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Welcome to Gemma Arterton Online, your best and oldest source for the english rose Gemma Arterton. We strive to provide you with news, photos, in-depth information, media, fun stuff and much more on our favorite British star! Gemma is most known for her roles in: St. Trinian's, Quantum of Solace, Prince of Persia, Clash of the Titans and Gemma Bovery. Her upcoming films are Their Finest Hour and a Half and The Girl with All the Gifts. She will soon star in a new play Saint Joan, based on the life of Joan of Arc. If you have any questions, concerns or comments, then do not hesitate to get in touch with us. We hope you enjoy the site and come back often!
Filmography • Gemma Bovery
  • Cast Highlights:
  • Fabrice Luchini
  • Jason Flemyng
  • Niels Schneider
  • Mel Raido
  • Elsa Zylberstein
  • Character: Gemma Bovery (nee Tate)
    Production Status: On DVD & Blu-ray
    Release Date: September 10, 2014 (France)
    Director: Anne Fontaine
    Writers: Pascal Bonitzer, Anne Fontaine, Posy Simmonds
    Genre: Drama
    MPAA Rating: n/a

    Plot Outline:
    Gemma Bovery is a graphic novel written by Posy Simmonds. Originally published as a serial in The Guardian, it was published in book form in 1999.

    A reimagining of Gustave Flaubert’s Madame Bovary, the story is told in flashback, detailing the tragicomic last few months in the life of the titular character, an English expatriate living in Normandy. The setting is contemporary and nods to Flaubert’s novel overt.

    Martin (Fabrice Luchini) is an ex-Parisian well-heeled hipster, more or less willingly transformed into the baker in a Norman village. All that remains of his youthful ambitions is a lively imagination and just as lively a passion for great literature, Gustave Flaubert in particular. We can sense his excitement when an English couple with bizarrely familiar names moves into a small farm nearby. Not only are the names of the new arrivals Gemma and Charles Bovery, but their behaviour also seems to be inspired by Flaubert’s heroes. For the creator lying dormant in Martin, what an opportunity to manhandle not only his daily dough, but the fates of flesh and blood characters too! But pretty Gemma Bovery has not read the classics, and is intent on living her own life…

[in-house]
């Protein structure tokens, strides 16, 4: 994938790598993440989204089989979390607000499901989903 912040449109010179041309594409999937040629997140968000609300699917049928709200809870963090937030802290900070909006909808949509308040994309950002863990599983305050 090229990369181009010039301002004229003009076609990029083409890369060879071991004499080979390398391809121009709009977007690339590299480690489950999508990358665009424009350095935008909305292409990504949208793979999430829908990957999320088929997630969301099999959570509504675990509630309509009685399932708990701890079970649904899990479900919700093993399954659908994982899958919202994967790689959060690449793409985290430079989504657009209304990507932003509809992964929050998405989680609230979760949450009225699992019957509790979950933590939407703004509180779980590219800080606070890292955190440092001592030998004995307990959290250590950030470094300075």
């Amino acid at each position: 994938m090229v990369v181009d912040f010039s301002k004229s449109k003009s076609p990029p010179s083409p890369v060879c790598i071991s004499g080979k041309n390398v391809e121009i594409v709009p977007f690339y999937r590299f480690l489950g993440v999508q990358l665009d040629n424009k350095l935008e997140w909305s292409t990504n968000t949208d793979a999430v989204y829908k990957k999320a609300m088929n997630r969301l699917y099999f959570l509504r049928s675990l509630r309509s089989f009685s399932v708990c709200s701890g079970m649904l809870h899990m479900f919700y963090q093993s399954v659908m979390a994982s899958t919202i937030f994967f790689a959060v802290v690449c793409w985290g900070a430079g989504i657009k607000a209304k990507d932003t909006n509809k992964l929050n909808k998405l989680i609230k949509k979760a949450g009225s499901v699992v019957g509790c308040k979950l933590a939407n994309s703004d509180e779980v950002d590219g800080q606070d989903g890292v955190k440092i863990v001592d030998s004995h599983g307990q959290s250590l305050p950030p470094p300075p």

When Gemma’s (Gemma Arterton) ex-boyfriend (Mel Raido) returns to the Norman village in which she’s settled in, he finds out that she has since married Charles Bovery (Jason Flemyng). Gemma’s desires and duties are now at odds.

    Gemma’s Role:
    Gemma Arterton plays Gemma Bovery (nee Tate), an Englishwoman living in Normandy.

    Arterton started learning French in January 2013 and then in February this script came through, based on Madame Bovary. “For me it’s a really big challenge but I feel if I can do it then I have opened another door. I love French cinema and some of my favourite actors are French. It would be something I would really be proud of doing. I start filming that in August.” She added: “I wanted the challenge to speak another language and now it is known that I’m learning French I’ve got all these French films coming at me.”

    Gemma really committed herself to learning French. She signed up for an intensive course and credited her ‘musical ear’ for having grasped it so quickly. Then, she moved to Paris for a while: “Everyone [here] is so sweet. When they hear the English accent they go: [adopts perfect French accent] ‘Oh, c’est trop charmant, c’est trop mignon…’ and they just think it’s really cute. But knowing I’ve got to shoot a film in French (Gemma Bovery) with French actors, it’s a pressure. I write in French daily.” (Stylist – September 25, 2013)